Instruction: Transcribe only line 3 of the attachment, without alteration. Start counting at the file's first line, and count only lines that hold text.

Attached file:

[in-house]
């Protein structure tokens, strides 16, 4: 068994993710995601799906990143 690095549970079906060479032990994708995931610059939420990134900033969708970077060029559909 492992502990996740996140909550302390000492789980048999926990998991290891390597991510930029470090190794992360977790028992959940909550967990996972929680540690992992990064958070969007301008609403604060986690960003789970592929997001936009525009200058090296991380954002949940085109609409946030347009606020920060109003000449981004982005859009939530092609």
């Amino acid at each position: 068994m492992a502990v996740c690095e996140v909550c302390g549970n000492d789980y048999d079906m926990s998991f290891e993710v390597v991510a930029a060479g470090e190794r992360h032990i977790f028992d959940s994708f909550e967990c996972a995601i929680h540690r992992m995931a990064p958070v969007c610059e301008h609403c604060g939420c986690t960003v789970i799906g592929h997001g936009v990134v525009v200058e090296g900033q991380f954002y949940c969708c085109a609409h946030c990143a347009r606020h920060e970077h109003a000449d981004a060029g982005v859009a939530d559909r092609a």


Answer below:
């Amino acid at each position: 068994m492992a502990v996740c690095e996140v909550c302390g549970n000492d789980y048999d079906m926990s998991f290891e993710v390597v991510a930029a060479g470090e190794r992360h032990i977790f028992d959940s994708f909550e967990c996972a995601i929680h540690r992992m995931a990064p958070v969007c610059e301008h609403c604060g939420c986690t960003v789970i799906g592929h997001g936009v990134v525009v200058e090296g900033q991380f954002y949940c969708c085109a609409h946030c990143a347009r606020h920060e970077h109003a000449d981004a060029g982005v859009a939530d559909r092609a």